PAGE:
“In the capitals of the North Atlantic Treaty Organization, there is a clear lack of confidence in the United States’ reliability as a military ally.”
Sound familiar? It’s from a report in The New York Times dated October 7, 1979. Donald Trump isn’t the first American president about whom U.S. allies took a decidedly skeptical view.
Back then, the question was whether, and how, Jimmy Carter would respond to the Soviet Union’s deployment of the SS-20, a medium-range nuclear missile that threatened military installations in Western Europe and against which the Atlantic alliance had no equivalent. Later that year, Carter agreed that the U.S. would deploy hundreds of intermediate-range Pershing II and cruise missiles to Europe in response, a policy the Reagan administration completed in the early 1980s.
The history is worth remembering now that the U.S. has formally exited the 1987 Intermediate Nuclear Forces (INF) treaty, following many years of cheating by Russia and failed diplomatic efforts to bring it into compliance. Moscow has secretly fielded an estimated 100 ground-launched cruise missiles “designed to target critical European military and economic infrastructure, and thereby be in position to coerce NATO allies,” according to Dan Coats, the former director of national intelligence. Russia is also believed to be violating the 1996 Comprehensive Nuclear Test Ban Treaty.
This is happening while the U.S. is being challenged on multiple nuclear fronts. China is modernizing its nuclear forces and is expected to double its nuclear stockpile within a decade, according to the Defense Intelligence Agency. North Korea continues to test missiles and shows no signs of wanting to relinquish its bombs as part of a deal with Trump. Pakistan is rapidly expanding its arsenal, increasing the possibility that a warhead could fall into terrorist hands. And Iran’s resumption of nuclear work, a massive threat in its own right, tempts its regional rivals to follow suit.
What to do?
The standard answer is more arms control. Some have argued that the U.S. should continue to honor the INF treaty irrespective of Russian violations. In the current issue of Foreign Affairs, former Sen. Sam Nunn of Georgia and former Energy Secretary Ernest Moniz, both Democrats, warn of the “toxic mix of decaying arms control and new advanced weaponry,” and argue against the forward deployment of nuclear weapons. The liberal answer to the Iran crisis is to return to Barack Obama’s nuclear deal.
But the problem with all arms-control treaties isn’t that they lack for good intentions. It’s that the bad guys cheat, the good guys don’t, and the world often finds out too late.
Germany cheated on the arms limitations imposed by the Versailles Treaty. The Soviet Union cheated on virtually all of its international accords, including the 1963 Limited Test Ban Treaty and the 1972 Anti-Ballistic Missile Treaty. North Korea cheated on the 1994 Agreed Framework with the Clinton administration. Iran repeatedly violated its commitments under both the Nonproliferation Treaty and the Iran deal itself.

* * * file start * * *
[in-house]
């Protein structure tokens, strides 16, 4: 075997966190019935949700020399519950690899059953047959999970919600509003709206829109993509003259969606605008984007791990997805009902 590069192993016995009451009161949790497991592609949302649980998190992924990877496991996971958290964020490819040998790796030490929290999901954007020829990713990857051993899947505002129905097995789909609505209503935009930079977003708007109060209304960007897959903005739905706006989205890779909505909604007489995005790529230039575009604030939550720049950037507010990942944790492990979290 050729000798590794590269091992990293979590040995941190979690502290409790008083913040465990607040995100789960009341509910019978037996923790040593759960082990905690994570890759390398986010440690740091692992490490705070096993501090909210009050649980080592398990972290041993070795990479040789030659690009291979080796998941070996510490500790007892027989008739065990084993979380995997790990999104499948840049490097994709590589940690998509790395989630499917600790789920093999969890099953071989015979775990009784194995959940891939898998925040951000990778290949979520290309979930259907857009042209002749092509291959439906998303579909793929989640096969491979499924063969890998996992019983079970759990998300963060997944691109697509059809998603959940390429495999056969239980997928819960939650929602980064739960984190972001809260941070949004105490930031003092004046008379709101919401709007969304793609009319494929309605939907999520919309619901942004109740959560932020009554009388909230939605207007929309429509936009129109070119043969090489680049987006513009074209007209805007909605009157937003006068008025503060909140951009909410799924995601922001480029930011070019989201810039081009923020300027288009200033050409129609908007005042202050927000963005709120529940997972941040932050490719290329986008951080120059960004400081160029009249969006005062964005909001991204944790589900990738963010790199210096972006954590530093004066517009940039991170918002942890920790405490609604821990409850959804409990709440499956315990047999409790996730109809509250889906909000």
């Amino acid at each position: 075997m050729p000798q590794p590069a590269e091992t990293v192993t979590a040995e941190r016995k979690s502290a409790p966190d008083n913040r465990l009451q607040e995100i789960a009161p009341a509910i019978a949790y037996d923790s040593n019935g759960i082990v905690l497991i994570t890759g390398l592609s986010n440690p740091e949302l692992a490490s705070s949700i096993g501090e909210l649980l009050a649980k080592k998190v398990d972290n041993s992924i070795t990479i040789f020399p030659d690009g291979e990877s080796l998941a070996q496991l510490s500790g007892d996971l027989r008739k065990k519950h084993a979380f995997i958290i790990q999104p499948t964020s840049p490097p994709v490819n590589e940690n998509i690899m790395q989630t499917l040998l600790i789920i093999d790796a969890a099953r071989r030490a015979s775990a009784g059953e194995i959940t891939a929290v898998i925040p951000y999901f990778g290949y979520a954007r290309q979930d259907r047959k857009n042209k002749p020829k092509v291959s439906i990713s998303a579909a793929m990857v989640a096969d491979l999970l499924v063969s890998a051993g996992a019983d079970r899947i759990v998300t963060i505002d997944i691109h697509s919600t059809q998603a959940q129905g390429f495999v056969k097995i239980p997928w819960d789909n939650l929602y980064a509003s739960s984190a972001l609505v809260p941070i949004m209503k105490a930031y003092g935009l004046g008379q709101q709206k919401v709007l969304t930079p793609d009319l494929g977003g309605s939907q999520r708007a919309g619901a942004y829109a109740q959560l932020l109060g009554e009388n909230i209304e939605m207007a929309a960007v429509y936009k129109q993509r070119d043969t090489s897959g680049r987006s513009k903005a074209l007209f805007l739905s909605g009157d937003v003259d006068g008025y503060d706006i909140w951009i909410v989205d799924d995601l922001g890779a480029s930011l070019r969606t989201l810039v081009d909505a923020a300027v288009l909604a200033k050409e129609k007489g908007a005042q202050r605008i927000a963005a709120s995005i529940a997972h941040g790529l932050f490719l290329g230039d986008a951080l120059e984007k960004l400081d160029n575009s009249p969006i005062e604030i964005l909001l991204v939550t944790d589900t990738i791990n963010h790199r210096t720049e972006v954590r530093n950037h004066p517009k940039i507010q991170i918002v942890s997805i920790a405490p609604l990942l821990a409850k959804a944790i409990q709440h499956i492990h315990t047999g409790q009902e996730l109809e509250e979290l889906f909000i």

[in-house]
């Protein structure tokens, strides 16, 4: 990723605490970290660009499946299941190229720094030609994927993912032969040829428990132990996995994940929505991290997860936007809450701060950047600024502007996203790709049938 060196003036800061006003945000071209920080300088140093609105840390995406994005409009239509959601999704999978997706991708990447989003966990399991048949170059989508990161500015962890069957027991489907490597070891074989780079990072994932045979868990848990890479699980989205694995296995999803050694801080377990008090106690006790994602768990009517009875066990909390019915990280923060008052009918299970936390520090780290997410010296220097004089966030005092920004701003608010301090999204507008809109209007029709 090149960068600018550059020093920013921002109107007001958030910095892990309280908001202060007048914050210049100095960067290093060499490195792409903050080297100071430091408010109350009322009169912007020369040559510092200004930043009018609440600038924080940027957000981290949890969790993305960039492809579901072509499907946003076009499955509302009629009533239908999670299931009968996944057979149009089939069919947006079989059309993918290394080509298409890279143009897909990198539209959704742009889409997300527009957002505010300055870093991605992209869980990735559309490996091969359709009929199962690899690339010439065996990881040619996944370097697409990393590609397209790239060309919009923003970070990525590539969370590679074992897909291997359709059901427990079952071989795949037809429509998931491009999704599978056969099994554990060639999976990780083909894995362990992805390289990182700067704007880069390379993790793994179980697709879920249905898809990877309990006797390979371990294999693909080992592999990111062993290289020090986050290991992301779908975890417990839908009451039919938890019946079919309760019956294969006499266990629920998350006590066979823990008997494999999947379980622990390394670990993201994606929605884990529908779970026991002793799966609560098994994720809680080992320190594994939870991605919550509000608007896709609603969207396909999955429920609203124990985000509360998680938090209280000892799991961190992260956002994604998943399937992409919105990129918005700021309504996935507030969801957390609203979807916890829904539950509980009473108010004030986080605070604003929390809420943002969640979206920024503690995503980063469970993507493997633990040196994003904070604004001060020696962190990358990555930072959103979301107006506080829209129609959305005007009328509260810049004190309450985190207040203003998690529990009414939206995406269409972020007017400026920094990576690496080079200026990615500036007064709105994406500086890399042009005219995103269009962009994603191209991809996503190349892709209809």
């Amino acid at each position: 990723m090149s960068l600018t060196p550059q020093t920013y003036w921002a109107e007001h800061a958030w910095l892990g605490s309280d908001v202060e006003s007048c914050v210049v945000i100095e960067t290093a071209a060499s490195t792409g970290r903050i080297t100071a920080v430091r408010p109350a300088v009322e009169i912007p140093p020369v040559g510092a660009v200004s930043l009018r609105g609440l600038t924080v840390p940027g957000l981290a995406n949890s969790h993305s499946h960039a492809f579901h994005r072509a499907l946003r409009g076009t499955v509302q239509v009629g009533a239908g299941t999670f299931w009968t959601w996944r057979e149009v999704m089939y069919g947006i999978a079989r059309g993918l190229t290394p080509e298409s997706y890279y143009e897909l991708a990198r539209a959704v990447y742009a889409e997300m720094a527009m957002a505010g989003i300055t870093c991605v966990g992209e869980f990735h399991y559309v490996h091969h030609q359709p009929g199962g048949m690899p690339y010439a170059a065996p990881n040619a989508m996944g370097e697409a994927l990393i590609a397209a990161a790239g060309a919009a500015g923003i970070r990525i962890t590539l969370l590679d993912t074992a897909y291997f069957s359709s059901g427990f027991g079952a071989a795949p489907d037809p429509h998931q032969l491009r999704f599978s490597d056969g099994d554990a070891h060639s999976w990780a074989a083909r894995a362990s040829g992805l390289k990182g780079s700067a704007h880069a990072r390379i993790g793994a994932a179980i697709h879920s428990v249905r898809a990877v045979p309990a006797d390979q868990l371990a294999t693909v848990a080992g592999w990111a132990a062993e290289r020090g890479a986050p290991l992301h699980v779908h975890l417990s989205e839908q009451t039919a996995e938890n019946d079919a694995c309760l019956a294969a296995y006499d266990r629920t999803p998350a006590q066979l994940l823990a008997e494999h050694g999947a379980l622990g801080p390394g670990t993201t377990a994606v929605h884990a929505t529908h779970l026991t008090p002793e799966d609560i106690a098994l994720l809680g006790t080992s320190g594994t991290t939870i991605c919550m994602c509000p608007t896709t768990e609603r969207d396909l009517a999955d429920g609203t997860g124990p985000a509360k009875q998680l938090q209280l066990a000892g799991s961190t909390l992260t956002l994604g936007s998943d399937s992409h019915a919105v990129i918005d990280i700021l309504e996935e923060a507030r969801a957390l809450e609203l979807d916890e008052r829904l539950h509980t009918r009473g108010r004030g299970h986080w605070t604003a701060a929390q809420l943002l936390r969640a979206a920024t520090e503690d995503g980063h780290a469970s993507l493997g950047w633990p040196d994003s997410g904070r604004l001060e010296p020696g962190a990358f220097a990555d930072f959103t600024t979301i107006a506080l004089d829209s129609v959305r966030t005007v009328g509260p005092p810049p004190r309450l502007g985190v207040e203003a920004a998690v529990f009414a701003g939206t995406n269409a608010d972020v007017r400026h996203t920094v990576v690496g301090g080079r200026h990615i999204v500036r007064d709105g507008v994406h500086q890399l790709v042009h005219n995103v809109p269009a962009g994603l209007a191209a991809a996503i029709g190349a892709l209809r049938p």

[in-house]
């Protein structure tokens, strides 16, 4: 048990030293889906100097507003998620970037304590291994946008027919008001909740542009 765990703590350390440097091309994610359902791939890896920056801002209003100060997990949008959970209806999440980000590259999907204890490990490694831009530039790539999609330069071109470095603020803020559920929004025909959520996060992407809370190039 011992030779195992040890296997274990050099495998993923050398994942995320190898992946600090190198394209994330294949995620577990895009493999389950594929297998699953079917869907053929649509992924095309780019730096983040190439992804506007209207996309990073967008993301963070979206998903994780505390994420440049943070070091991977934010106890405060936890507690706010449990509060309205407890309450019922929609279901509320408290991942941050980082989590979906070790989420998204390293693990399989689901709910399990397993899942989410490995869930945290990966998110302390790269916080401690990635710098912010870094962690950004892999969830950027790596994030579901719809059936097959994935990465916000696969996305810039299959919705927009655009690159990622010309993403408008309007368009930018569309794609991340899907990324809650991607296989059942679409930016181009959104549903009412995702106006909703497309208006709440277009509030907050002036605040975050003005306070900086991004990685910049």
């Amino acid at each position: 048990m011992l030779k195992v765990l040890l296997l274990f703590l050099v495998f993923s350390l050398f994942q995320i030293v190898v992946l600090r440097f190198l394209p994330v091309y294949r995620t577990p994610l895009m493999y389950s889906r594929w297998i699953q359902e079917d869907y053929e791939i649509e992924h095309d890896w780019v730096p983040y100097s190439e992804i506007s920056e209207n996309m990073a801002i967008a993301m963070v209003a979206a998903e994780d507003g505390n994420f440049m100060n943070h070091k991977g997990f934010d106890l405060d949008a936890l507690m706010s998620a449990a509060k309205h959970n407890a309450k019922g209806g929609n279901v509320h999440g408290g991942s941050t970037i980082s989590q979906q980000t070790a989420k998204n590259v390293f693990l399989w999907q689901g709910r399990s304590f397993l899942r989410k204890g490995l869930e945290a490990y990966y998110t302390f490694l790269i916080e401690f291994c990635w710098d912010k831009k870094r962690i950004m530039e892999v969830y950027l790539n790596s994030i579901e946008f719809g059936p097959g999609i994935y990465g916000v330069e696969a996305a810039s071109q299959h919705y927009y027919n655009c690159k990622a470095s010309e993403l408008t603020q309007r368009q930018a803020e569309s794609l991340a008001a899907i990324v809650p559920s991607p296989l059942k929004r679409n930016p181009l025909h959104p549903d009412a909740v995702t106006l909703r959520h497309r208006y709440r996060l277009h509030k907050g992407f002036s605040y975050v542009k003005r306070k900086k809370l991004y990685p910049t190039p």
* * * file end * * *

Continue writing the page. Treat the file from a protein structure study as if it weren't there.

And now Russia is cheating again.
As in the late 1970s, the immediate risk is that Moscow could threaten a NATO ally in a way that gives the U.S. no proportionate response — only capitulation or escalation. This ought to especially alarm Trump critics (including me) who think he’s been dangerously ambivalent about U.S. security guarantees to exposed allies like Estonia.
That same risk applies in East Asia. The Trump administration appears to be holding up an $8 billion sale of F-16s to Taiwan, likely as a bargaining chip in trade negotiations with Beijing. But that can only further convince Chinese military planners that the U.S. has neither the political will nor adequate military means to help defend Taiwan in the event of an attack or invasion from the mainland.
The reunification of China by force would expose all U.S. security assurances as dubious, if not downright worthless. It would be an invitation to aggression by other revisionist powers in other theaters. It would also serve notice to countries like Japan, South Korea and Saudi Arabia to obtain nuclear arsenals of their own. Those who dislike nuclear weapons in the hands of the United States will dislike them even more in the hands of such states.
Hence the logic of U.S. nuclear deterrence, including the “extended deterrence” Republican and Democratic administrations furnished our allies for over 70 years. But that logic depends on maintaining a large, modern and calibrated arsenal that contains no gaps in a potential escalation cycle. Right now, the U.S. arsenal does have gaps, thanks to Russian treaty violations, is increasingly decrepit, thanks to delayed modernization, and may not be large enough in the face of not one, but two, major nuclear adversaries.
I began this column with Jimmy Carter to make two simple points: The U.S. has surmounted similar challenges before, and liberal presidents have understood the need for a wide range of nuclear weapons. I’ll add a third: It was Carter’s tough decision to field the missiles to Europe, more than Reagan’s lauded decision to remove them, that did more to win the Cold War.
Bret Stephens writes for the New York Times.